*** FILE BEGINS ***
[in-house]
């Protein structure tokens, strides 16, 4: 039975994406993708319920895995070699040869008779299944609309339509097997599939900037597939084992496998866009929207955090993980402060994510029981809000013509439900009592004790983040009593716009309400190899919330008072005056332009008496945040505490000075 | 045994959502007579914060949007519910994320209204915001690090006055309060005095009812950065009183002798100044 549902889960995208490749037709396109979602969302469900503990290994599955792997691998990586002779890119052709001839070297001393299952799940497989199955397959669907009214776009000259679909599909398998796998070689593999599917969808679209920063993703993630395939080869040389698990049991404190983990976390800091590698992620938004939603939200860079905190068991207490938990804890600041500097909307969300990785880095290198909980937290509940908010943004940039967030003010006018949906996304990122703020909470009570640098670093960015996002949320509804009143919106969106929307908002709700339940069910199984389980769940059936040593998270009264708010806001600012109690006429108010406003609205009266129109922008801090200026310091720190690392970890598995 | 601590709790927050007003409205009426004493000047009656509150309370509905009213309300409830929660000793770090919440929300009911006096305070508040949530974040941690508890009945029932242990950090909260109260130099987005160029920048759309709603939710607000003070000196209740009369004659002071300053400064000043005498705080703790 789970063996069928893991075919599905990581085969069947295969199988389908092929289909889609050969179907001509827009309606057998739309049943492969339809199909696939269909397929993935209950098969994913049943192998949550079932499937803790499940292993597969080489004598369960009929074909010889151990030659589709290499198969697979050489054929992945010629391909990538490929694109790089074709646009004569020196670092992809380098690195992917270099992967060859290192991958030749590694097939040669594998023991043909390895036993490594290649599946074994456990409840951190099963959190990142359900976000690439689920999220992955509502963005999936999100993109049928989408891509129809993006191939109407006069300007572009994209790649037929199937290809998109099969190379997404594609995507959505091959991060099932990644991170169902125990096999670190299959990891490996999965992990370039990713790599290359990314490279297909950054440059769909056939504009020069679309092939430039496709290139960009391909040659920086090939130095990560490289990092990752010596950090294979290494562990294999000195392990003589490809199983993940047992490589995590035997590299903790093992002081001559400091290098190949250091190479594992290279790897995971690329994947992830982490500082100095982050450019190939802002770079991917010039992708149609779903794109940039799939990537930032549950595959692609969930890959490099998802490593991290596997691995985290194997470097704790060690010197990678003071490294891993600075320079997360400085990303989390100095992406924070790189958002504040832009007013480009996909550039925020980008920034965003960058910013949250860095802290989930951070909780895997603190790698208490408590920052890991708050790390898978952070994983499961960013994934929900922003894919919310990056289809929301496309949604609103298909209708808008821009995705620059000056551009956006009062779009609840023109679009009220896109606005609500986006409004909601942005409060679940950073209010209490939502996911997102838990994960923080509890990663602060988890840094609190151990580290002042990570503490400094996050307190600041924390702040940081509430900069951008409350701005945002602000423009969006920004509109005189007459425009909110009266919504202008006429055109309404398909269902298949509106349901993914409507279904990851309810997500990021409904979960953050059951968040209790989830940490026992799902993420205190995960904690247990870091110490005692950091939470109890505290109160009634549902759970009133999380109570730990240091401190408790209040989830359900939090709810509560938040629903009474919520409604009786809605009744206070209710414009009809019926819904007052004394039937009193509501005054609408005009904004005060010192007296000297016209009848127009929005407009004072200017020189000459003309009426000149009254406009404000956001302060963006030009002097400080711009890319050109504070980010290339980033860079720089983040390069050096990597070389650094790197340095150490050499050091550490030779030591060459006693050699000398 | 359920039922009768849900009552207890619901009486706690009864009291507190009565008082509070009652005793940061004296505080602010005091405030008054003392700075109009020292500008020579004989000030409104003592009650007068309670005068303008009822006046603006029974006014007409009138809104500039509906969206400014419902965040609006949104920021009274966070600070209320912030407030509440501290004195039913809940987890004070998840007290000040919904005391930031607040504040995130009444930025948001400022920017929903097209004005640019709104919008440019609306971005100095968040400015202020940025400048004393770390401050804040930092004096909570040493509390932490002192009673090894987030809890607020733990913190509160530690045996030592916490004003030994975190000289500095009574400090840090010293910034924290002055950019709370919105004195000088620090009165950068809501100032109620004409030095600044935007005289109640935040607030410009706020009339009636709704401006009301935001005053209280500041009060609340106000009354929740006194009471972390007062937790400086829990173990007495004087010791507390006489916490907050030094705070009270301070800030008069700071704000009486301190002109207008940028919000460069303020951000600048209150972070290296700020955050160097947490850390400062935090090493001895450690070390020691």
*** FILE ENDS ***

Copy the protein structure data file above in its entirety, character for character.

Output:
[in-house]
């Protein structure tokens, strides 16, 4: 039975994406993708319920895995070699040869008779299944609309339509097997599939900037597939084992496998866009929207955090993980402060994510029981809000013509439900009592004790983040009593716009309400190899919330008072005056332009008496945040505490000075 | 045994959502007579914060949007519910994320209204915001690090006055309060005095009812950065009183002798100044 549902889960995208490749037709396109979602969302469900503990290994599955792997691998990586002779890119052709001839070297001393299952799940497989199955397959669907009214776009000259679909599909398998796998070689593999599917969808679209920063993703993630395939080869040389698990049991404190983990976390800091590698992620938004939603939200860079905190068991207490938990804890600041500097909307969300990785880095290198909980937290509940908010943004940039967030003010006018949906996304990122703020909470009570640098670093960015996002949320509804009143919106969106929307908002709700339940069910199984389980769940059936040593998270009264708010806001600012109690006429108010406003609205009266129109922008801090200026310091720190690392970890598995 | 601590709790927050007003409205009426004493000047009656509150309370509905009213309300409830929660000793770090919440929300009911006096305070508040949530974040941690508890009945029932242990950090909260109260130099987005160029920048759309709603939710607000003070000196209740009369004659002071300053400064000043005498705080703790 789970063996069928893991075919599905990581085969069947295969199988389908092929289909889609050969179907001509827009309606057998739309049943492969339809199909696939269909397929993935209950098969994913049943192998949550079932499937803790499940292993597969080489004598369960009929074909010889151990030659589709290499198969697979050489054929992945010629391909990538490929694109790089074709646009004569020196670092992809380098690195992917270099992967060859290192991958030749590694097939040669594998023991043909390895036993490594290649599946074994456990409840951190099963959190990142359900976000690439689920999220992955509502963005999936999100993109049928989408891509129809993006191939109407006069300007572009994209790649037929199937290809998109099969190379997404594609995507959505091959991060099932990644991170169902125990096999670190299959990891490996999965992990370039990713790599290359990314490279297909950054440059769909056939504009020069679309092939430039496709290139960009391909040659920086090939130095990560490289990092990752010596950090294979290494562990294999000195392990003589490809199983993940047992490589995590035997590299903790093992002081001559400091290098190949250091190479594992290279790897995971690329994947992830982490500082100095982050450019190939802002770079991917010039992708149609779903794109940039799939990537930032549950595959692609969930890959490099998802490593991290596997691995985290194997470097704790060690010197990678003071490294891993600075320079997360400085990303989390100095992406924070790189958002504040832009007013480009996909550039925020980008920034965003960058910013949250860095802290989930951070909780895997603190790698208490408590920052890991708050790390898978952070994983499961960013994934929900922003894919919310990056289809929301496309949604609103298909209708808008821009995705620059000056551009956006009062779009609840023109679009009220896109606005609500986006409004909601942005409060679940950073209010209490939502996911997102838990994960923080509890990663602060988890840094609190151990580290002042990570503490400094996050307190600041924390702040940081509430900069951008409350701005945002602000423009969006920004509109005189007459425009909110009266919504202008006429055109309404398909269902298949509106349901993914409507279904990851309810997500990021409904979960953050059951968040209790989830940490026992799902993420205190995960904690247990870091110490005692950091939470109890505290109160009634549902759970009133999380109570730990240091401190408790209040989830359900939090709810509560938040629903009474919520409604009786809605009744206070209710414009009809019926819904007052004394039937009193509501005054609408005009904004005060010192007296000297016209009848127009929005407009004072200017020189000459003309009426000149009254406009404000956001302060963006030009002097400080711009890319050109504070980010290339980033860079720089983040390069050096990597070389650094790197340095150490050499050091550490030779030591060459006693050699000398 | 359920039922009768849900009552207890619901009486706690009864009291507190009565008082509070009652005793940061004296505080602010005091405030008054003392700075109009020292500008020579004989000030409104003592009650007068309670005068303008009822006046603006029974006014007409009138809104500039509906969206400014419902965040609006949104920021009274966070600070209320912030407030509440501290004195039913809940987890004070998840007290000040919904005391930031607040504040995130009444930025948001400022920017929903097209004005640019709104919008440019609306971005100095968040400015202020940025400048004393770390401050804040930092004096909570040493509390932490002192009673090894987030809890607020733990913190509160530690045996030592916490004003030994975190000289500095009574400090840090010293910034924290002055950019709370919105004195000088620090009165950068809501100032109620004409030095600044935007005289109640935040607030410009706020009339009636709704401006009301935001005053209280500041009060609340106000009354929740006194009471972390007062937790400086829990173990007495004087010791507390006489916490907050030094705070009270301070800030008069700071704000009486301190002109207008940028919000460069303020951000600048209150972070290296700020955050160097947490850390400062935090090493001895450690070390020691």